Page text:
The banking industry may have awoken the day after the presidential election with high hopes, which continued right up until just about the present day. But now the question looms as to whether the bloom may be off the regulatory reform rose. The key lever of disappointment, according to CNBC, may lie with the fact that the Dodd-Frank legislation seems to be stalled, at least in terms of being fast tracked, or maybe even tracked at all.
The stall comes because that reform legislation has to wait its turn behind the current health care debate, and after that, tax reform. The odds may be stacked against wholesale Dodd-Frank redone, as the seven-year-old law has increasingly become less likely to see the votes it needs in the Senate to get a strong revamp underway. Banks, of course, have been looking for regulatory rollbacks to help move the needle of profit growth.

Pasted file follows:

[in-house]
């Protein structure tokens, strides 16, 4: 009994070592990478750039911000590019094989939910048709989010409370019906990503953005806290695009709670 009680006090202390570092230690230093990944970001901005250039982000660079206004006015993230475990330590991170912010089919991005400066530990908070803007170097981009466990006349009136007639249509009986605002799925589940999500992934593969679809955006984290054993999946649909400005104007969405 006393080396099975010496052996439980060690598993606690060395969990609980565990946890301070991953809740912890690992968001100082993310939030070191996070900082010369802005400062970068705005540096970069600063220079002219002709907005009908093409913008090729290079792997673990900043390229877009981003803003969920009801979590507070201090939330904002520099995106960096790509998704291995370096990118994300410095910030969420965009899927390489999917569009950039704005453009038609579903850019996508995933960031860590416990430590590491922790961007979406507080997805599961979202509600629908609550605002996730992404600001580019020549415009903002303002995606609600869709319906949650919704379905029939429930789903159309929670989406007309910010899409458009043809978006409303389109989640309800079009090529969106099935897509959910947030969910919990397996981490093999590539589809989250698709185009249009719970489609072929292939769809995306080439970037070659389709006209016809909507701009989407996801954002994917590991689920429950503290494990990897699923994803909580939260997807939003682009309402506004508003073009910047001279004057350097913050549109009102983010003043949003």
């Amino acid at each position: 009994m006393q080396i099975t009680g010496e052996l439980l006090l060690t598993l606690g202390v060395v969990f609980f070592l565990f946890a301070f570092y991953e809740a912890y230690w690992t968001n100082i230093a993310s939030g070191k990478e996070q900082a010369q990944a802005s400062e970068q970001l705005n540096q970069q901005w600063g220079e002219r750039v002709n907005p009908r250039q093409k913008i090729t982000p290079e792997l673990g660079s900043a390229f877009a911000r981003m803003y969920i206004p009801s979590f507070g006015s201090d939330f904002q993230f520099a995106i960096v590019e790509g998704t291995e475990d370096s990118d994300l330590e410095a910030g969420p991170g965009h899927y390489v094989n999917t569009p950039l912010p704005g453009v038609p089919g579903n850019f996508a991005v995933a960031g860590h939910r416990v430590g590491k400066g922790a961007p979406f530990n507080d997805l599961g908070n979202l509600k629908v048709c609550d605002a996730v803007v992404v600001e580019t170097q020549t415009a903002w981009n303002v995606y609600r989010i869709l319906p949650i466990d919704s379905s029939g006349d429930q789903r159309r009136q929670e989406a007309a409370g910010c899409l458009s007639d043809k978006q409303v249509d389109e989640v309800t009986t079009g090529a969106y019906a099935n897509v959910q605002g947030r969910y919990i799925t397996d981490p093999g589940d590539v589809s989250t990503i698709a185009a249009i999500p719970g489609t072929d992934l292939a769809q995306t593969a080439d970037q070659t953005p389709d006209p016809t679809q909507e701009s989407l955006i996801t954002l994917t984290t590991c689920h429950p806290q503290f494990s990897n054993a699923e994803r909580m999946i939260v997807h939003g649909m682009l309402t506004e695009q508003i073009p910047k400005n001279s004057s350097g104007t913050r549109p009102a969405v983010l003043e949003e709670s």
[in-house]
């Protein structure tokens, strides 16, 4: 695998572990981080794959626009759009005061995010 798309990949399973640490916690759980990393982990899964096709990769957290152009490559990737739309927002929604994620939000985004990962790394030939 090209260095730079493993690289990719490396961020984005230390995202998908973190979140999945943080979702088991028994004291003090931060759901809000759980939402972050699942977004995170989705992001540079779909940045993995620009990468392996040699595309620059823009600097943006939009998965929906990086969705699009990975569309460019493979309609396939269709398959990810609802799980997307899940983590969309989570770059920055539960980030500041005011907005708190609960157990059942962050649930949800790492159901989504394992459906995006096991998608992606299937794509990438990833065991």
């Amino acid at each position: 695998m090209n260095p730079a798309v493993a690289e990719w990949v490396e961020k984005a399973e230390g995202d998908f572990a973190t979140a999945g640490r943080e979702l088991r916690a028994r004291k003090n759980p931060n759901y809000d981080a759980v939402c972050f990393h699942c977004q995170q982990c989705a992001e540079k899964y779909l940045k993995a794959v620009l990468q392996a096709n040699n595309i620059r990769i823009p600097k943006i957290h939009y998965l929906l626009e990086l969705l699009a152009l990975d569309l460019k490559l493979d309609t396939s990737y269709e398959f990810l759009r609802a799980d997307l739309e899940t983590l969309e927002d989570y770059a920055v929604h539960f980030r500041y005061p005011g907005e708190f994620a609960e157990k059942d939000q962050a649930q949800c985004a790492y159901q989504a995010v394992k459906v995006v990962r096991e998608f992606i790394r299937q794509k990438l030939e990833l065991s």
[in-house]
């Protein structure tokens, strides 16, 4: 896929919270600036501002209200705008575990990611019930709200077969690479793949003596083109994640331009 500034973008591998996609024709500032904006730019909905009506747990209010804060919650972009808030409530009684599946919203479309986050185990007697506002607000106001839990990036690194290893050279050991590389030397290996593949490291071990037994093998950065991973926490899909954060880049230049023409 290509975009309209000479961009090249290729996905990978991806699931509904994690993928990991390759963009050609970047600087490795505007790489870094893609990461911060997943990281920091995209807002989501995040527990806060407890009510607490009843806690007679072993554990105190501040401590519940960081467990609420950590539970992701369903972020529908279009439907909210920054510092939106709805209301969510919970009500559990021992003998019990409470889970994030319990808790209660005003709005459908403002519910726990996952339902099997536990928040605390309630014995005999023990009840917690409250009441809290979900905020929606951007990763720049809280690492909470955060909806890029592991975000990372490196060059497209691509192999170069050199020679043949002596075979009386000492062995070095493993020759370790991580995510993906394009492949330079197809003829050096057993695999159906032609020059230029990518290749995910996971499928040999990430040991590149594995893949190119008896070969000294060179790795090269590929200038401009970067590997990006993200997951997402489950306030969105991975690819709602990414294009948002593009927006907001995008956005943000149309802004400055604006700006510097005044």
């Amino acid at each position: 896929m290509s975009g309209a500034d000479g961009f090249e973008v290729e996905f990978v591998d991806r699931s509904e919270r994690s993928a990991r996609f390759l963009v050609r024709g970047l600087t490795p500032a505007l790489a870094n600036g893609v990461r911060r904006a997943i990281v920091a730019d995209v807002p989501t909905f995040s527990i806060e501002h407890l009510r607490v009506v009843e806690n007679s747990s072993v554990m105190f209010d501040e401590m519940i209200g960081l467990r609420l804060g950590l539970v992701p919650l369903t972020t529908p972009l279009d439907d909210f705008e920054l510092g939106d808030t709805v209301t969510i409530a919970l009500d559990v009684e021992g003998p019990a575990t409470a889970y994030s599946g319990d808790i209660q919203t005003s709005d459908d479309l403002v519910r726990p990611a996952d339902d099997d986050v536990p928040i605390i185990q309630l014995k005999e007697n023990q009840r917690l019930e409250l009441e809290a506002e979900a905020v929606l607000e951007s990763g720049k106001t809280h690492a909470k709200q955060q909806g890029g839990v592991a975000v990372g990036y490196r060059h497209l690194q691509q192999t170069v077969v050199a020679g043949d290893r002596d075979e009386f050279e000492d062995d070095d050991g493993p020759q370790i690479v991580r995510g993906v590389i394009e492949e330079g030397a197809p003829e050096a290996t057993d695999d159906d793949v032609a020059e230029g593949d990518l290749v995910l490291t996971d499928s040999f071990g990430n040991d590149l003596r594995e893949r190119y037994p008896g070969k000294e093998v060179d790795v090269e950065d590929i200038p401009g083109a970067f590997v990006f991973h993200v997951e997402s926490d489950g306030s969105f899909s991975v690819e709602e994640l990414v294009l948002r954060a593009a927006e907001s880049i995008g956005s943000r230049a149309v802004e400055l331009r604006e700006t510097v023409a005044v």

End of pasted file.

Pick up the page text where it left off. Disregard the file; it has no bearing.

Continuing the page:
Proponents of a rollback have said that they want to see measures against “prop” trading lifted, which would let banks free up capital for, well, trading, and also see less hands on interaction by the Securities and Exchange Commission and other agencies.
The downcast attitude is at odds with current meetings in Washington D.C., where the ABA has been looking at regulatory changes with a more sanguine outlook, CNBC reported.
However there may be some consensus over regulations that impact smaller banks and credit unions, the site reported.